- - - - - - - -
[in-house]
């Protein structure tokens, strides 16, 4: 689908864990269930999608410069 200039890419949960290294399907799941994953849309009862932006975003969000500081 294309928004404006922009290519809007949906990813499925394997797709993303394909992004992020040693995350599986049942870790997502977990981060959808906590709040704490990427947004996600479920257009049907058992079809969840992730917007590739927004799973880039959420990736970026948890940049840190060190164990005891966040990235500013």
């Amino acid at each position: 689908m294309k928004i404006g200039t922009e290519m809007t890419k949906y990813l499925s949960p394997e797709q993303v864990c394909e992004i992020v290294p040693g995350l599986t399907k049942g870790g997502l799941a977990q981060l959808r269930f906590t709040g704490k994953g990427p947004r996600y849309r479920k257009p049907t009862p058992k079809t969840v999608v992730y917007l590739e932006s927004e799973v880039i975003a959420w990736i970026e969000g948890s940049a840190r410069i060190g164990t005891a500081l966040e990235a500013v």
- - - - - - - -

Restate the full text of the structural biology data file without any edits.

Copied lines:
[in-house]
């Protein structure tokens, strides 16, 4: 689908864990269930999608410069 200039890419949960290294399907799941994953849309009862932006975003969000500081 294309928004404006922009290519809007949906990813499925394997797709993303394909992004992020040693995350599986049942870790997502977990981060959808906590709040704490990427947004996600479920257009049907058992079809969840992730917007590739927004799973880039959420990736970026948890940049840190060190164990005891966040990235500013």
């Amino acid at each position: 689908m294309k928004i404006g200039t922009e290519m809007t890419k949906y990813l499925s949960p394997e797709q993303v864990c394909e992004i992020v290294p040693g995350l599986t399907k049942g870790g997502l799941a977990q981060l959808r269930f906590t709040g704490k994953g990427p947004r996600y849309r479920k257009p049907t009862p058992k079809t969840v999608v992730y917007l590739e932006s927004e799973v880039i975003a959420w990736i970026e969000g948890s940049a840190r410069i060190g164990t005891a500081l966040e990235a500013v």